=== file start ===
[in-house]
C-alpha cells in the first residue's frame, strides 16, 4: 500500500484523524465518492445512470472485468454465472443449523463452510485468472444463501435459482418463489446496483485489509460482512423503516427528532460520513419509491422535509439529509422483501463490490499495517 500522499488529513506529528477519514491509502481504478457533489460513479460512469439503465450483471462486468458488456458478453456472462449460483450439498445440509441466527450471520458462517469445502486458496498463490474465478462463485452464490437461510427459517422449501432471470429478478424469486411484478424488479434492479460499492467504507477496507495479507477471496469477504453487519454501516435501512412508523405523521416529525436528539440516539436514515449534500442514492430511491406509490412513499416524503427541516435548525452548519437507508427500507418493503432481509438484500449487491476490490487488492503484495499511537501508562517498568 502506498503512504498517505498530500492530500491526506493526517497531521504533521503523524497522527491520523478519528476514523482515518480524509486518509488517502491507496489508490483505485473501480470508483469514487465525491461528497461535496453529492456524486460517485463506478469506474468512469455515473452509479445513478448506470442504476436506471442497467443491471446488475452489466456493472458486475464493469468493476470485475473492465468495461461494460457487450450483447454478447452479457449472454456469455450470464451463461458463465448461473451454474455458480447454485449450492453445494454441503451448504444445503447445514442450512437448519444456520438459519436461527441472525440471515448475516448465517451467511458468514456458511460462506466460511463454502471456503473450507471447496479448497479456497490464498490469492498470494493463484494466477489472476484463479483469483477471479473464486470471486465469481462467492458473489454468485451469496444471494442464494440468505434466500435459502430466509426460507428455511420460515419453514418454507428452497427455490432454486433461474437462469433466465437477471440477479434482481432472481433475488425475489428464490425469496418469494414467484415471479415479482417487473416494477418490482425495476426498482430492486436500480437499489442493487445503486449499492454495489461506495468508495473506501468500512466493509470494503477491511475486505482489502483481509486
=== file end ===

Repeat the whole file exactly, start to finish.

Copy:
[in-house]
C-alpha cells in the first residue's frame, strides 16, 4: 500500500484523524465518492445512470472485468454465472443449523463452510485468472444463501435459482418463489446496483485489509460482512423503516427528532460520513419509491422535509439529509422483501463490490499495517 500522499488529513506529528477519514491509502481504478457533489460513479460512469439503465450483471462486468458488456458478453456472462449460483450439498445440509441466527450471520458462517469445502486458496498463490474465478462463485452464490437461510427459517422449501432471470429478478424469486411484478424488479434492479460499492467504507477496507495479507477471496469477504453487519454501516435501512412508523405523521416529525436528539440516539436514515449534500442514492430511491406509490412513499416524503427541516435548525452548519437507508427500507418493503432481509438484500449487491476490490487488492503484495499511537501508562517498568 502506498503512504498517505498530500492530500491526506493526517497531521504533521503523524497522527491520523478519528476514523482515518480524509486518509488517502491507496489508490483505485473501480470508483469514487465525491461528497461535496453529492456524486460517485463506478469506474468512469455515473452509479445513478448506470442504476436506471442497467443491471446488475452489466456493472458486475464493469468493476470485475473492465468495461461494460457487450450483447454478447452479457449472454456469455450470464451463461458463465448461473451454474455458480447454485449450492453445494454441503451448504444445503447445514442450512437448519444456520438459519436461527441472525440471515448475516448465517451467511458468514456458511460462506466460511463454502471456503473450507471447496479448497479456497490464498490469492498470494493463484494466477489472476484463479483469483477471479473464486470471486465469481462467492458473489454468485451469496444471494442464494440468505434466500435459502430466509426460507428455511420460515419453514418454507428452497427455490432454486433461474437462469433466465437477471440477479434482481432472481433475488425475489428464490425469496418469494414467484415471479415479482417487473416494477418490482425495476426498482430492486436500480437499489442493487445503486449499492454495489461506495468508495473506501468500512466493509470494503477491511475486505482489502483481509486